In 1986 I received a phone call letting me know that my father had passed away in his sleep. It was unexpected with no warning leaving no opportunity to speak final words, he was just gone from this world. In 1990, my mother joined him after a prolonged illness. 2012 I said good bye to my husband as he too joined Jesus. This morning I received a text from my sister, letting me know that her husband of 50+ years had left his world of pain and suffering. We knew it was coming, but it doesn’t make it easier. No matter how you learn the news it is hard to let someone you love go.
I know some of the road my sister now faces. The change of wife to widow takes place in an instant, but the learning to navigate and accept that change takes much much longer. She bore the role of caregiver with such grace, and now she can rest. It takes grace to appropriate the new role she really does not want to live. I am so grateful my sister has Jesus by her side. I am so grateful she has two loving sons who will walk with her, even as they mourn their own fathers passing. But in many ways grief is a solitary road. But it can be a road made easier with encourage-rs who fill the roadside with empathy and solid help.
Another one of my brother in laws is a runner. He has run for many years–he even completed the Boston Marathon. People line the course to cheer on their people. But the amazing thing, it is not just “their” people, they cheer everyone! Their cheers and encouraging words often keep those runners focused enough to finish the race. My sister is his sideline cheerleader. During these 26.5 mile races, they would map the course and she would place herself along the race course, cheering him on to victory. Some of my best “cheerleaders” as I navigated the rough waters of grief, were my children and others who had experienced grief first hand.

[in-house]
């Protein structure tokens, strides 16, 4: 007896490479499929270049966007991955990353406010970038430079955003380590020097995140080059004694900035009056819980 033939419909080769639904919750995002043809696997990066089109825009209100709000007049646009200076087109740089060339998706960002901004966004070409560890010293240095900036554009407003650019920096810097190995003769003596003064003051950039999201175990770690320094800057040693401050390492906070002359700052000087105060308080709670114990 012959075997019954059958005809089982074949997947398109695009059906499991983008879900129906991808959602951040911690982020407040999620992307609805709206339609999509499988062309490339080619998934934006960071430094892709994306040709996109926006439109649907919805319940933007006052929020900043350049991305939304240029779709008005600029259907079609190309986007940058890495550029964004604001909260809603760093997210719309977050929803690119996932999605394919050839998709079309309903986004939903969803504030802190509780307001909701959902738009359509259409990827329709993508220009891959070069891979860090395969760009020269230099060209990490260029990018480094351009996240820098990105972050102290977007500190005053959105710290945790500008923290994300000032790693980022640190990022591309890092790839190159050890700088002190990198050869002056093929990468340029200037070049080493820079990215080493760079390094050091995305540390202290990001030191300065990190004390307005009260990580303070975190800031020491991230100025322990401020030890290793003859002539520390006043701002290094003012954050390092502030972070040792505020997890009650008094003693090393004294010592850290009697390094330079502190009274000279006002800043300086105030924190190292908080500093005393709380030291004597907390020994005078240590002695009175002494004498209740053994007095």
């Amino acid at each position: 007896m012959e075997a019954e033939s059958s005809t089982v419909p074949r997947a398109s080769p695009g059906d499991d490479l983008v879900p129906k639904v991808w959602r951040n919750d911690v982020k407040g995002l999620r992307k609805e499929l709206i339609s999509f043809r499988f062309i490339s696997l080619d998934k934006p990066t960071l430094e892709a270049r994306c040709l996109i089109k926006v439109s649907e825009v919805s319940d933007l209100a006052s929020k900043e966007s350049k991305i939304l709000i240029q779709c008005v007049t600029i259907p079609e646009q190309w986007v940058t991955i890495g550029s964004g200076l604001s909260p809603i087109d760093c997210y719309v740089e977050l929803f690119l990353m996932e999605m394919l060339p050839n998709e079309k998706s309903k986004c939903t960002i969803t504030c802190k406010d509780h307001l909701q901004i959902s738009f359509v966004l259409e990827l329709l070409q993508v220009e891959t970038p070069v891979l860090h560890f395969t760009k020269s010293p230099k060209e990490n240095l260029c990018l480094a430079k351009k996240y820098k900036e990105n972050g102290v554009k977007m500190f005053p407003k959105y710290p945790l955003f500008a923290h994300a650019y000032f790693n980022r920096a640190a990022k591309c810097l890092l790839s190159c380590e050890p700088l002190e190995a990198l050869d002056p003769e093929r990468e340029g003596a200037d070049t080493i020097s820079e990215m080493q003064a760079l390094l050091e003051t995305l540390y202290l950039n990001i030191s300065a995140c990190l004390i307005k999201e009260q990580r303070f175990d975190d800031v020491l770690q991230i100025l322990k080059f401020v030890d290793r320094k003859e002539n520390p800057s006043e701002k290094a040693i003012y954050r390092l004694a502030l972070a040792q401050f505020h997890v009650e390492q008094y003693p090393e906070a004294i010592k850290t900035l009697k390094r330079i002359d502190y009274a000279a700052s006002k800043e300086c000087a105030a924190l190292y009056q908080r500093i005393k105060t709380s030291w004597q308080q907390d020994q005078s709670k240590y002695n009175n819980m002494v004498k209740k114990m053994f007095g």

When death happens, you look out the window and go–why doesn’t the world stop? Why are people still eating ice cream? The whole world should be mourning with me…my world has shifted, why not theirs? Because grief is personal. It touches our hearts deeply and we each react in our own way. If grief has not touched your world–be grateful. You may not know how important your role as a sideline cheerleader can be. Take the time to simply say, “I’m sorry for your loss”. It is a simple phrase, but if said with compassion, it speaks volumes.
A sideline cheerleader may show up with groceries, mow the lawn, clean house or do laundry. They may just come and sit and be present. They may give a hug and pray, or sincerely ask weeks after the event, “how are you doing?” They may send cards, texts or FB posts of encouragement. Paul encourages us in Romans 12:15, rejoice with those who rejoice, and mourn with those who mourn. He doesn’t say how long we rejoice, or how long we mourn. He just encourages us to join with the rejoice-rs or the mourners. Rejoicing may be a sprint, but mourning is definitely more of a marathon. Thank you for learning how to be a sideline cheerleader–it is not easy. It is often not “fun”, but it can be very rewarding. I still trying to be better at it. I pray the Father, who understands all things, will help us learn how to mourn with those who mourn. Please pray for my sister and her family. Thank you.
(The picture is my son in law, Timothy Haslet who ran the Boston Marathon with his twin brother for their sister Adrienne (center) who lost her leg in the Boston Bombing in 2013)